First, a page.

A basic summarization could be put as such:
Mark L. Berry’s 13,760 Feet: A Personal Hole in the Sky, is the biography of the writer’s crazy life full of depressing misfortune, and hilarious happenings. In a perfect blend of comedy and tragedy, 13,760 Feet is a decently lengthy and incredibly interesting story that leaves you amazed at the style of writing and emotional strength packed inside of a 15 hour long audio tape. With over 60 voice actors to portray each character, and more than 40 original songs composed by Berry, this book is simply a masterpiece. Overall, the complex but intriguing writing style, beautiful songs, and incredible emotional impact put together in this audio book is amazing. I would highly recommend this to any reader, fictional or not, and commend the writer for making suck an amazing piece of literature.
There's more to the story than the plane crash. Plenty of humorous sidebars that help readers to glean more insight into the lifestyles of airline crew members.
I'm not sure that I've ever quite read a book in this format. There are a lot of good stories within 13,760 Feet. At times it reads like a romance novel, sometimes a comedy, sometimes a drama.
I have listened to snippets of his earlier books. Mark has definitely been practicing his craft and honing his skills as a writer as well as a reader.
This was a page turner. It took me through a wide spectrum of emotions throughout the book. Some parts were tough to read. But I found the narration even more intense at times. Mark Berry is an intense guy and this book has his heart written on the page.
Mark writes in an easy to read and understand style. He doesn't use a lot of technical talk to explain aviation related concepts to readers who are not pilots. And I can honestly say I greatly appreciate that he doesn't waste the readers time with unnecessary pages of lengthy, over detailed descriptions of generic settings.
Absolutely everything: the story itself, the lyrics, the performance of the author and of the other characters. The emotional strength and the depth of the author's story at a professional and human level. He truly is an amazing pilot and man and he has succeeded in transforming his grief in a blessing for his readers.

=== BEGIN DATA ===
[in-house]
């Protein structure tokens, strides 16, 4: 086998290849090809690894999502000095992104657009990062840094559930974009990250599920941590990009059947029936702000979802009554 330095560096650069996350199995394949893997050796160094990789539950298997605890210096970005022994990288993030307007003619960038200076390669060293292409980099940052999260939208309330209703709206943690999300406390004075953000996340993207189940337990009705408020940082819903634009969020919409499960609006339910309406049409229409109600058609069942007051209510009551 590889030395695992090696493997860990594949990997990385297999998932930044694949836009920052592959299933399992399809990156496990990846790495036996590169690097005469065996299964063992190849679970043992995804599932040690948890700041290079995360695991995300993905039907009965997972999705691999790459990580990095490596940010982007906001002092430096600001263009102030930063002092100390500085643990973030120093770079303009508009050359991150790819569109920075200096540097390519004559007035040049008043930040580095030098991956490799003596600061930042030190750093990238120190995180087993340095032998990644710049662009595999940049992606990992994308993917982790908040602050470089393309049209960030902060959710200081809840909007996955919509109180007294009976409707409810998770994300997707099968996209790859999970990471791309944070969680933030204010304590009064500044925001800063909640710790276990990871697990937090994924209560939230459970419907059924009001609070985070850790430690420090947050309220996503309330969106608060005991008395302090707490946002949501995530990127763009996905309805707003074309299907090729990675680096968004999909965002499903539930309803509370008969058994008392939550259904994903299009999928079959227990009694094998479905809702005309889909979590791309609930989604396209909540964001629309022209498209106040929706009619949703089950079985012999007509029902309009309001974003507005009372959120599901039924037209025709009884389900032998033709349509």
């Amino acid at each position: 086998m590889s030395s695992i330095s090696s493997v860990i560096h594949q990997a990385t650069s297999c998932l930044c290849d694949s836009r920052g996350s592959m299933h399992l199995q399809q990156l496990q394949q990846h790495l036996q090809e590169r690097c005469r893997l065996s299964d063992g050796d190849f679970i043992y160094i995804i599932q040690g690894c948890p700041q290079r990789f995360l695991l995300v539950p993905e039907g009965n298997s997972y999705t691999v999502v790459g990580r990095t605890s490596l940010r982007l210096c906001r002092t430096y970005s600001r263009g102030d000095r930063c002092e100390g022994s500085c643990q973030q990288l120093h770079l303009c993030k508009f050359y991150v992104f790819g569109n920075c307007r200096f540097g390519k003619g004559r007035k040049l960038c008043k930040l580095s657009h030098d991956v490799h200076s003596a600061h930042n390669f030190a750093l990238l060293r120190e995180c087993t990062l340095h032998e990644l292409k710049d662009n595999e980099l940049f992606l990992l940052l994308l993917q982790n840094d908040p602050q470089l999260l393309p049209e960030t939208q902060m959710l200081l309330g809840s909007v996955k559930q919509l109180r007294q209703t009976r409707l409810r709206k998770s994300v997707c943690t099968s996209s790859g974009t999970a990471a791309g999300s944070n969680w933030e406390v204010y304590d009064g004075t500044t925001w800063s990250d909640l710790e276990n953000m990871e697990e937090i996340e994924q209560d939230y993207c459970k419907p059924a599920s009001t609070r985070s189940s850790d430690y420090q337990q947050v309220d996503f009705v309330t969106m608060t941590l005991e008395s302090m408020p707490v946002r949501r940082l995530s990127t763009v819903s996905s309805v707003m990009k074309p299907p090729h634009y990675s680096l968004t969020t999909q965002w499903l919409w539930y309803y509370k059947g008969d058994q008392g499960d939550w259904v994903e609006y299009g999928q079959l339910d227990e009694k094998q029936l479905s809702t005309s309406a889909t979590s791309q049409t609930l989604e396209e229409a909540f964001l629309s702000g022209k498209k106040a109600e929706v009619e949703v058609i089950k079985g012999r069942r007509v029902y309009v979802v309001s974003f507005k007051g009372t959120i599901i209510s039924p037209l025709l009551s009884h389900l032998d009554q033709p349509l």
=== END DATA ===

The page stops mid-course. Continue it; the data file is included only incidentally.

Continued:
I am an air traffic controller and, of course, I enjoyed the book because it took me "airborne" every time I listened to it. I was mostly admirative of the author's resilience, which was evident in every page.
I was amazed by the lyrics, that made the entire book alive, I truly never experienced such a wonderful way of telling a story. I was completely drawn into it and found it hard to put down. I really had the impression that he was there, right there in front of me, telling me his story. Once, I as so engrossed in listening that I even missed my train! :-)
I would not have experienced an amazing witness of strength and love for life and desire to continue to give a meaning to one's life. I think he really set an example of how we can get over our griefs and orient our lives and be happy in them in spite of all the hardship. At the beginning of his book, Mark Berry says he was not as tough as his father was and would have wanted him to be. But I think his father can be nothing else than VERY proud of him. He is someone I can look up to too, even if I have only "met" him through the pages of his book.